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Pattagansett Marshes and Watts Island

Location: East Lyme, CT

Anchor Site(s): Pattagansett Marshes Preserve

About the Site: This 52-acre property, owned by The Nature Conservancy and the Old Black Point Association, supports a high diversity of plants and animals due to its diverse habitats and coastal location at the mouth of the Pattagansett River. Habitats at this site include a saltwater marsh-estuarine system, a xeric (dry) coastal forest and shrubland, primary dune and beach, and rocky outcrops. An adjacent marsh, beach and uplands, which is owned by the Old Black Point Association  protected by The Nature Conservancy through conservation easements, prevents further development within this fragile estuarine-barrier beach complex.

Ecological Importance

  • Provides important habitat especially for breeding, migrating and overwintering waterfowl. The area supports the American black duck, a state-designated species of Greatest Conservation Need.
  • The site has the highest dunes in Connecticut and supports one of the best maritime salt-spray pruned scrub woodlands in the state.
  • The shallow tidal marsh-estuarine systems of the Pattagansett Marsh provide excellent spawning and nursery grounds for the Atlantic silverside. This small fish plays a big role in the important transfer of energy from tidal marsh systems to the open Sound where they are consumed by predators like striped bass and bluefish.
  • The coastal forest at this site was once common along the entire Connecticut coast. At Pattagansett the forest is dominated by white and black oak as well as sassafras. Other species include mockernut hickory, black cherry and scarlet oak.


Dive Deeper

  • Stewardship Boundaries Expanded with Old Black Point Parcel                            On July 18, 2013, the LISS Management Committee agreed to expand the stewardship site boundaries to include a 15-acre parcel of barrier beach and primary dune, back barrier sand flats, and estuarine emergent marsh owned by the Old Black Point Association. The association, which requested the designation, retains ownership. This was the first Stewardship site expansion involving expanding existing protected open space held by a conservation organization.
  • Development of a Tidal Marsh in a New England River Valley                            Author- provided reprint of an article published in the Journal Estuaries that describes Pattagansett marshes as a model for how tidal marshes of southern New England developed beginning about 4,000 years ago. The final publication is available at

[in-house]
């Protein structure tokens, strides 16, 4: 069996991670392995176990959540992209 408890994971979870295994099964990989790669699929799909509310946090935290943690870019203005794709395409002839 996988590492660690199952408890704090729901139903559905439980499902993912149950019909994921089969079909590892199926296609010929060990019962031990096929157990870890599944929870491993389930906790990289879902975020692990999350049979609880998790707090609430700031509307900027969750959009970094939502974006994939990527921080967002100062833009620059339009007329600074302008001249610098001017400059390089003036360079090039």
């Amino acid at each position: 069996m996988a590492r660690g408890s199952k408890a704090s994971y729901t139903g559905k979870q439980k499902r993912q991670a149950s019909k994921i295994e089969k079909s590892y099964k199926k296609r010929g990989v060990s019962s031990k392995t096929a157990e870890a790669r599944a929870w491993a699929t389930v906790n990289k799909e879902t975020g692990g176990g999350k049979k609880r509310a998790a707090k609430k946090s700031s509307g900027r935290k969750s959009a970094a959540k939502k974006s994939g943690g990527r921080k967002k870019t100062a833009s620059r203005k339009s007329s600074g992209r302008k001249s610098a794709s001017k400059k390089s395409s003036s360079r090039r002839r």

• An Ecological Inventory Report of Pattangansett Marshes Preserve, East Lyme, CT This Nature Conservancy report from 1975 is a detailed description of the four major habitat types found at the TNC’s Pattagansett Marsh Preserve.

Places to Visit

  • Rocky Neck State Park, a Long Island Sound Stewardship Area, is a 10-minute from the Pattagansett Marshes  and provides a variety of coastal habitats to explore including sandy beach, rocky shorefront, saltmarsh and miles of trails through a coastal forest.
  • Oswegatchie Hills Nature Preserve encompasses approximately 400 acres of varied and rugged terrain including Clark’s Pond and the nearby Niantic River.  Use the link to download a map describing miles of hiking trails.

Field Notes

  • In order to protect fragile habitats of the Pattagansett Marshes and Watts Island Preserve, this site is not accessible to the public.

Credits and Sources


  • An Ecological Inventory of Pattagansett Marshes Preserve, East Lyme, CT. By Evan Griswold, et al. November 1975. Prepared for The Nature Conservancy of Connecticut
  • Reproduction, Growth and Feeding Habits of Menidia menidia (Atherineidae) in a Tidal Marsh-Estuarine System of Southern New England. Keneth M. Cadigan and Paul E. Fell (in Copeia, Vol. 1985, No. 1; February 1985

  • Development of a tidal marsh in a New England River Valley.  Orson, R.A., R. S. Warren and W.A. Niering. In Estuaries 10: 20-27.  (March 1987).

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Did You Know?

  • Because the surface of a saltmarsh is always wet, a brown, soil-like material called ‘peat’, is low in oxygen and high in sulfides giving its partially decomposed plant matter the familiar “rotten egg” odor when exposed to air at low tide.
  • A fire in 1970 destroyed a rare example of a coastal forest growing on the dune at Old Black Point Beach that is slowly restoring to coastal shrub-forest habitat.
  •  The plant and animal communities of the Pattagansett marsh are influenced by the water chemistry created from the mixing of sea-water that flows in twice-daily from the Sound and freshwater from the Pattagansett River.

Pattagansett Marshes and Watts Preserve

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